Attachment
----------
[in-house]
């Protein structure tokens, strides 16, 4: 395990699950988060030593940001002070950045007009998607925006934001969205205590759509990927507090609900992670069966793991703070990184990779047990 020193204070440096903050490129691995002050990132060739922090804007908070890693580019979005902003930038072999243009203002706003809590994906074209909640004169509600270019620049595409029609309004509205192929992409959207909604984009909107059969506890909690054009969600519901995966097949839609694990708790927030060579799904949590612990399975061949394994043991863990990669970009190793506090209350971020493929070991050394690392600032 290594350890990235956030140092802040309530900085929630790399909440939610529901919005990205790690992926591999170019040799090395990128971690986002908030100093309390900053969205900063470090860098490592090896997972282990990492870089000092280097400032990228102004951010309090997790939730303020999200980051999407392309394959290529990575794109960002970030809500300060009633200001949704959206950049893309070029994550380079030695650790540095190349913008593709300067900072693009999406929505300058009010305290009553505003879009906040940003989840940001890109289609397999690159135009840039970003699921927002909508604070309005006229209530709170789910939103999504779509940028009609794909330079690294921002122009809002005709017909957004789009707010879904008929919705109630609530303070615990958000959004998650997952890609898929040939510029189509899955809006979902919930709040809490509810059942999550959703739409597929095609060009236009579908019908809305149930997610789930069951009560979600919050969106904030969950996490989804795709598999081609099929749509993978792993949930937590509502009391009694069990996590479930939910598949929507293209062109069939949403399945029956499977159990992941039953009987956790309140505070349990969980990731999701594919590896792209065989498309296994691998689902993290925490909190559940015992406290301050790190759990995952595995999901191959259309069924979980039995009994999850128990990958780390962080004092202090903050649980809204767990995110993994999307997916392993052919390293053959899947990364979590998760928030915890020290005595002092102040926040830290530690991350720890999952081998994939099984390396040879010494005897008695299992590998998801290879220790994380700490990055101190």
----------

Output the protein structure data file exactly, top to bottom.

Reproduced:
[in-house]
């Protein structure tokens, strides 16, 4: 395990699950988060030593940001002070950045007009998607925006934001969205205590759509990927507090609900992670069966793991703070990184990779047990 020193204070440096903050490129691995002050990132060739922090804007908070890693580019979005902003930038072999243009203002706003809590994906074209909640004169509600270019620049595409029609309004509205192929992409959207909604984009909107059969506890909690054009969600519901995966097949839609694990708790927030060579799904949590612990399975061949394994043991863990990669970009190793506090209350971020493929070991050394690392600032 290594350890990235956030140092802040309530900085929630790399909440939610529901919005990205790690992926591999170019040799090395990128971690986002908030100093309390900053969205900063470090860098490592090896997972282990990492870089000092280097400032990228102004951010309090997790939730303020999200980051999407392309394959290529990575794109960002970030809500300060009633200001949704959206950049893309070029994550380079030695650790540095190349913008593709300067900072693009999406929505300058009010305290009553505003879009906040940003989840940001890109289609397999690159135009840039970003699921927002909508604070309005006229209530709170789910939103999504779509940028009609794909330079690294921002122009809002005709017909957004789009707010879904008929919705109630609530303070615990958000959004998650997952890609898929040939510029189509899955809006979902919930709040809490509810059942999550959703739409597929095609060009236009579908019908809305149930997610789930069951009560979600919050969106904030969950996490989804795709598999081609099929749509993978792993949930937590509502009391009694069990996590479930939910598949929507293209062109069939949403399945029956499977159990992941039953009987956790309140505070349990969980990731999701594919590896792209065989498309296994691998689902993290925490909190559940015992406290301050790190759990995952595995999901191959259309069924979980039995009994999850128990990958780390962080004092202090903050649980809204767990995110993994999307997916392993052919390293053959899947990364979590998760928030915890020290005595002092102040926040830290530690991350720890999952081998994939099984390396040879010494005897008695299992590998998801290879220790994380700490990055101190």